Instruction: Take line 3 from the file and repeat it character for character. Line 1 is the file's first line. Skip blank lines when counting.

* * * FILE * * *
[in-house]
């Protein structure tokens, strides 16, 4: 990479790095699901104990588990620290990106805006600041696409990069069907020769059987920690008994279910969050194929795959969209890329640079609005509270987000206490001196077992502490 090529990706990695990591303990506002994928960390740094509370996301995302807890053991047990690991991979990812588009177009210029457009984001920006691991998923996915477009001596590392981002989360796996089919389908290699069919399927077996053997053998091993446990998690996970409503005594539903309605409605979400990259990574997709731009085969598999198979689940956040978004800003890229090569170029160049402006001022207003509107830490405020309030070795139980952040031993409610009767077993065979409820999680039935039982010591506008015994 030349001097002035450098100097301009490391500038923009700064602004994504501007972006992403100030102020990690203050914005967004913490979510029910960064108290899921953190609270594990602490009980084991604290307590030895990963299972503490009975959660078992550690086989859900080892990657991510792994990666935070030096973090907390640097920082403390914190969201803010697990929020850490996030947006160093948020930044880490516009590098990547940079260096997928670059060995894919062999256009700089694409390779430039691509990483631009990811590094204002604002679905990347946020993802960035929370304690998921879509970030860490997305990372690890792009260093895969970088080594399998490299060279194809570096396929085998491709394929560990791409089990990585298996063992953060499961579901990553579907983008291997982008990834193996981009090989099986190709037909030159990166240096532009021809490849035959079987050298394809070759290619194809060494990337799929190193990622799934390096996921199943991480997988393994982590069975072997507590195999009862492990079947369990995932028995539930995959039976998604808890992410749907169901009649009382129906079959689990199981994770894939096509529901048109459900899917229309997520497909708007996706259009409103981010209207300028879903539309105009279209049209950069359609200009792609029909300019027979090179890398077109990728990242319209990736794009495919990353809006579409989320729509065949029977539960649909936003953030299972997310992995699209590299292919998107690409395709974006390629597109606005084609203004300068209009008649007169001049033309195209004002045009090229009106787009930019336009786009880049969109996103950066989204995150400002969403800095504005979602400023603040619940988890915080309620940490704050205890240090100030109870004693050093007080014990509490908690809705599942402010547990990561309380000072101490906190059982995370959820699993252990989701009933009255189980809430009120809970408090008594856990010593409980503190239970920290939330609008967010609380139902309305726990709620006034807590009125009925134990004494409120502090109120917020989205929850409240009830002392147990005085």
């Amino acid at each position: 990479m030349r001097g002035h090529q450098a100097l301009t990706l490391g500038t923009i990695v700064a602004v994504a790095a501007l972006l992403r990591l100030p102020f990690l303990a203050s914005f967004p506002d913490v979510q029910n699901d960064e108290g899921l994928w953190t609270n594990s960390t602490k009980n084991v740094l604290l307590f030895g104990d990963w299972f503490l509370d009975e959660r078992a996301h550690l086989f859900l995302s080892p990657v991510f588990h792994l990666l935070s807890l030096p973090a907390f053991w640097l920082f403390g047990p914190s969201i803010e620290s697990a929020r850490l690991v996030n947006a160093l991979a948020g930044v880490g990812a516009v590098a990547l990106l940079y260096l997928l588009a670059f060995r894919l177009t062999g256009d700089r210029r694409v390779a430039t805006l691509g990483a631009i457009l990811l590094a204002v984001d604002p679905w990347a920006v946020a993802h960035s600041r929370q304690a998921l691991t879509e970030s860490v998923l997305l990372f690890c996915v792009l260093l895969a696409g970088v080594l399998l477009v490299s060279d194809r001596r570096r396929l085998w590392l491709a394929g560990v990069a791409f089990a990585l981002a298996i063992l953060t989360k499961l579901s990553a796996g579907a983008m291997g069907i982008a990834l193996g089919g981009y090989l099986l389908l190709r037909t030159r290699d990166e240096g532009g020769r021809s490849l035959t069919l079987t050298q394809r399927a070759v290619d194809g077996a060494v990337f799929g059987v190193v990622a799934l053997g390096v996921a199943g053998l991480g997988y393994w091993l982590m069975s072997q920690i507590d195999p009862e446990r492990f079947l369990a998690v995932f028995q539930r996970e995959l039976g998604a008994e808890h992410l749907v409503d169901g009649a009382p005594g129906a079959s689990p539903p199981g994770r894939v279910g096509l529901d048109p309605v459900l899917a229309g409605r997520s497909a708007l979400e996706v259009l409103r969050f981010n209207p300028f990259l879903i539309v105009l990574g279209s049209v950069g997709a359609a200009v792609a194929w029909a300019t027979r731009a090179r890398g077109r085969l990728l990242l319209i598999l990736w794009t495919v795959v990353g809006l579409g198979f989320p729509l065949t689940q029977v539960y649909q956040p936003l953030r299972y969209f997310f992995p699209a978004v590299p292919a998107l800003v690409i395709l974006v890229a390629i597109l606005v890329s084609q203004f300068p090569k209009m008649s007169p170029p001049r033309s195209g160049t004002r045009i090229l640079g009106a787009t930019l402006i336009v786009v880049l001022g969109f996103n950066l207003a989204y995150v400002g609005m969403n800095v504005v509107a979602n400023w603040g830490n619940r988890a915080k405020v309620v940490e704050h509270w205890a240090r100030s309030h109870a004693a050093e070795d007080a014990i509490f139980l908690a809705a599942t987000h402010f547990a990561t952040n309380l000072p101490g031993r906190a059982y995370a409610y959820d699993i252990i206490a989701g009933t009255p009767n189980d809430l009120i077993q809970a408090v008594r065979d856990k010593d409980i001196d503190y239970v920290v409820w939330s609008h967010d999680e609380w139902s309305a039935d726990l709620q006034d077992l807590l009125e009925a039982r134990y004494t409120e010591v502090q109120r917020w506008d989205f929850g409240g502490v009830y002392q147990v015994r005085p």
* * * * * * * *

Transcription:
């Amino acid at each position: 990479m030349r001097g002035h090529q450098a100097l301009t990706l490391g500038t923009i990695v700064a602004v994504a790095a501007l972006l992403r990591l100030p102020f990690l303990a203050s914005f967004p506002d913490v979510q029910n699901d960064e108290g899921l994928w953190t609270n594990s960390t602490k009980n084991v740094l604290l307590f030895g104990d990963w299972f503490l509370d009975e959660r078992a996301h550690l086989f859900l995302s080892p990657v991510f588990h792994l990666l935070s807890l030096p973090a907390f053991w640097l920082f403390g047990p914190s969201i803010e620290s697990a929020r850490l690991v996030n947006a160093l991979a948020g930044v880490g990812a516009v590098a990547l990106l940079y260096l997928l588009a670059f060995r894919l177009t062999g256009d700089r210029r694409v390779a430039t805006l691509g990483a631009i457009l990811l590094a204002v984001d604002p679905w990347a920006v946020a993802h960035s600041r929370q304690a998921l691991t879509e970030s860490v998923l997305l990372f690890c996915v792009l260093l895969a696409g970088v080594l399998l477009v490299s060279d194809r001596r570096r396929l085998w590392l491709a394929g560990v990069a791409f089990a990585l981002a298996i063992l953060t989360k499961l579901s990553a796996g579907a983008m291997g069907i982008a990834l193996g089919g981009y090989l099986l389908l190709r037909t030159r290699d990166e240096g532009g020769r021809s490849l035959t069919l079987t050298q394809r399927a070759v290619d194809g077996a060494v990337f799929g059987v190193v990622a799934l053997g390096v996921a199943g053998l991480g997988y393994w091993l982590m069975s072997q920690i507590d195999p009862e446990r492990f079947l369990a998690v995932f028995q539930r996970e995959l039976g998604a008994e808890h992410l749907v409503d169901g009649a009382p005594g129906a079959s689990p539903p199981g994770r894939v279910g096509l529901d048109p309605v459900l899917a229309g409605r997520s497909a708007l979400e996706v259009l409103r969050f981010n209207p300028f990259l879903i539309v105009l990574g279209s049209v950069g997709a359609a200009v792609a194929w029909a300019t027979r731009a090179r890398g077109r085969l990728l990242l319209i598999l990736w794009t495919v795959v990353g809006l579409g198979f989320p729509l065949t689940q029977v539960y649909q956040p936003l953030r299972y969209f997310f992995p699209a978004v590299p292919a998107l800003v690409i395709l974006v890229a390629i597109l606005v890329s084609q203004f300068p090569k209009m008649s007169p170029p001049r033309s195209g160049t004002r045009i090229l640079g009106a787009t930019l402006i336009v786009v880049l001022g969109f996103n950066l207003a989204y995150v400002g609005m969403n800095v504005v509107a979602n400023w603040g830490n619940r988890a915080k405020v309620v940490e704050h509270w205890a240090r100030s309030h109870a004693a050093e070795d007080a014990i509490f139980l908690a809705a599942t987000h402010f547990a990561t952040n309380l000072p101490g031993r906190a059982y995370a409610y959820d699993i252990i206490a989701g009933t009255p009767n189980d809430l009120i077993q809970a408090v008594r065979d856990k010593d409980i001196d503190y239970v920290v409820w939330s609008h967010d999680e609380w139902s309305a039935d726990l709620q006034d077992l807590l009125e009925a039982r134990y004494t409120e010591v502090q109120r917020w506008d989205f929850g409240g502490v009830y002392q147990v015994r005085p």